A study has found exclusive breastfeeding for the first three months was linked with a lower risk of respiratory allergies and asthma when children reached 6 years of age. In the study of 1,177 mother-infant pairs, a third of the children were exclusively breastfed until the age of 3 months. By the age of 6 years, 20.8% of children had been diagnosed with respiratory allergies and 11.3% with asthma.
Exclusive breastfeeding for 3 months was associated with a 23% lower relative risk of respiratory allergies at the age of 6 years. It was also associated with a 34% lower relative risk of asthma, but only if the children did not have a family history of asthma. Breastfeeding for 3 months, but not exclusively, was insufficient to reduce the risk of respiratory allergies or asthma.
“Airway disorders such as respiratory allergies and some asthma may be prevented in some cases by encouraging exclusive breastfeeding for at least 3 months, as human milk was potentially beneficial in reducing the risk of airway disorders among children,” said author Dr Galya Bigman, of the Institute of Human Virology, University of Maryland School of Medicine.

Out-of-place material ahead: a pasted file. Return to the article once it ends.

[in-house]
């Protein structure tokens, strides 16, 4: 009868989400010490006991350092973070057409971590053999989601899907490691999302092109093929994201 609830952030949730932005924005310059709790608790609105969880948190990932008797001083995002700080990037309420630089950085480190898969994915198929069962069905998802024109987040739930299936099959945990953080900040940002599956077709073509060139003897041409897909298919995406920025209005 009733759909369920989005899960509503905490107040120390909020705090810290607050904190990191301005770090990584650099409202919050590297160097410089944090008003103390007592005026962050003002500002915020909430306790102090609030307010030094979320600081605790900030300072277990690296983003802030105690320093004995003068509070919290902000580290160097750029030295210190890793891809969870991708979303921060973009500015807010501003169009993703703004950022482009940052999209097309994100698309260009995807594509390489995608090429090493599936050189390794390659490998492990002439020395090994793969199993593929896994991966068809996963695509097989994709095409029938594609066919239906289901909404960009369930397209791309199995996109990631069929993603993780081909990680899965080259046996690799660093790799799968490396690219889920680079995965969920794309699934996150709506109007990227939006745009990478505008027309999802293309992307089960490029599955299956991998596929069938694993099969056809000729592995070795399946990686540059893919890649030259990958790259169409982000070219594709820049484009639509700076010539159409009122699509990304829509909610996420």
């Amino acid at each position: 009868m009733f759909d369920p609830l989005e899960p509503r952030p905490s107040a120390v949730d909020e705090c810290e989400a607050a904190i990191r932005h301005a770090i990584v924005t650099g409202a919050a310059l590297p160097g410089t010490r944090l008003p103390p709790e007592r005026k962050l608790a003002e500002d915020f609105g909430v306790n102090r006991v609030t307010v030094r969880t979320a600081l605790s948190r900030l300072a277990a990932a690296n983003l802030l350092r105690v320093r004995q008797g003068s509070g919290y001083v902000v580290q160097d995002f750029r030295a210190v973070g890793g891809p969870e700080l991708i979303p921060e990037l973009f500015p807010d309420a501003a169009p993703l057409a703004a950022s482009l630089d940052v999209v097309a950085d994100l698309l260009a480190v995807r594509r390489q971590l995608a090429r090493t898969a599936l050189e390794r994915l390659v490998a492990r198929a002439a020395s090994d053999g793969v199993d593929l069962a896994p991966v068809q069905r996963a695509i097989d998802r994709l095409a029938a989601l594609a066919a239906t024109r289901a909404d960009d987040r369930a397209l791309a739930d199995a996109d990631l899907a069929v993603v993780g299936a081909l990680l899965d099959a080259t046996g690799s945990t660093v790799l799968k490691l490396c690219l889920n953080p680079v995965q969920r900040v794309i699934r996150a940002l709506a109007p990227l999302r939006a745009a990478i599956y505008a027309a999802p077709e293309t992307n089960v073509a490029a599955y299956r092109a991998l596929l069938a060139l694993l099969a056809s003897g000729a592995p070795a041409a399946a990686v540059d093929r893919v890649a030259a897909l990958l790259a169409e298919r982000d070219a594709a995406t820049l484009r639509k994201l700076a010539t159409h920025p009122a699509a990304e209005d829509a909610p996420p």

Aim: We examined the associations between breastfeeding and respiratory allergies and types of asthma in American children.
Methods: This longitudinal study used data from mother‐infant pairs who took part in the Infant Feeding Practices Study II in 2005‐2007 and the Year 6 Follow‐Up Study in 2012. The mothers reported breastfeeding practices on a monthly basis for the first year of life, childhood asthma and allergies at age 6 years, and associated factors. Generalised linear models were used in statistical analyses.
Results: Overall, 1177 mother‐infant pairs were included in the sample. A third (32.9%) of the children were exclusively breastfed until the age of 3 months and by the age of 6 years 20.8% had been diagnosed with respiratory allergies and 11.3% with asthma. In the multivariable analyses, exclusive breastfeeding for 3 months was associated with a reduced relative risk of respiratory allergies of 0.77 at the age of 6 years. It also reduced the relative risk of asthma to 0.66, but only if the children did not have a family history of asthma.
Conclusion: This longitudinal study provided evidence that exclusive breastfeeding for the first 3 months may reduce the risk of respiratory allergies and asthma in children 6 years of age, but concerning asthma, statistical significance was reached only in children without a family predisposition to asthma.